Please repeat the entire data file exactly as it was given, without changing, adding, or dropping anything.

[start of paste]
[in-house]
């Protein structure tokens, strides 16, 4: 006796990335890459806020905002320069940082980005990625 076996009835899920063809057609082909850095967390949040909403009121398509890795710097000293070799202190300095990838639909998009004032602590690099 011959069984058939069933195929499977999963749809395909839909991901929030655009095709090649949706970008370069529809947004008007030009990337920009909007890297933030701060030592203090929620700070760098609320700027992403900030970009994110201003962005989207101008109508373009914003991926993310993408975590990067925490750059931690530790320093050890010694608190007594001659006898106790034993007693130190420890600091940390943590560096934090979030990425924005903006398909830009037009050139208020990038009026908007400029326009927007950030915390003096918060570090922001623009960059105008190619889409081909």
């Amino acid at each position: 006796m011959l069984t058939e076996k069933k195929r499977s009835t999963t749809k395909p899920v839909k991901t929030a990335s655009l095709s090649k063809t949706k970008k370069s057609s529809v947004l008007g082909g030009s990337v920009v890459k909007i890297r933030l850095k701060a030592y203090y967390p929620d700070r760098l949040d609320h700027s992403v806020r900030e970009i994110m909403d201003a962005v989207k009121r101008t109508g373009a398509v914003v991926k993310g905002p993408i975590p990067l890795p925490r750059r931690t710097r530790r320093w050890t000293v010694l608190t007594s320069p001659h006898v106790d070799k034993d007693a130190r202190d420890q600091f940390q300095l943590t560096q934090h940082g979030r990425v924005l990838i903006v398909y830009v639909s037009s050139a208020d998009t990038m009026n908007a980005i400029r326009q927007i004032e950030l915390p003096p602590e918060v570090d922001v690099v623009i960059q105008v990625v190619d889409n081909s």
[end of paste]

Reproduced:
[in-house]
């Protein structure tokens, strides 16, 4: 006796990335890459806020905002320069940082980005990625 076996009835899920063809057609082909850095967390949040909403009121398509890795710097000293070799202190300095990838639909998009004032602590690099 011959069984058939069933195929499977999963749809395909839909991901929030655009095709090649949706970008370069529809947004008007030009990337920009909007890297933030701060030592203090929620700070760098609320700027992403900030970009994110201003962005989207101008109508373009914003991926993310993408975590990067925490750059931690530790320093050890010694608190007594001659006898106790034993007693130190420890600091940390943590560096934090979030990425924005903006398909830009037009050139208020990038009026908007400029326009927007950030915390003096918060570090922001623009960059105008190619889409081909």
């Amino acid at each position: 006796m011959l069984t058939e076996k069933k195929r499977s009835t999963t749809k395909p899920v839909k991901t929030a990335s655009l095709s090649k063809t949706k970008k370069s057609s529809v947004l008007g082909g030009s990337v920009v890459k909007i890297r933030l850095k701060a030592y203090y967390p929620d700070r760098l949040d609320h700027s992403v806020r900030e970009i994110m909403d201003a962005v989207k009121r101008t109508g373009a398509v914003v991926k993310g905002p993408i975590p990067l890795p925490r750059r931690t710097r530790r320093w050890t000293v010694l608190t007594s320069p001659h006898v106790d070799k034993d007693a130190r202190d420890q600091f940390q300095l943590t560096q934090h940082g979030r990425v924005l990838i903006v398909y830009v639909s037009s050139a208020d998009t990038m009026n908007a980005i400029r326009q927007i004032e950030l915390p003096p602590e918060v570090d922001v690099v623009i960059q105008v990625v190619d889409n081909s």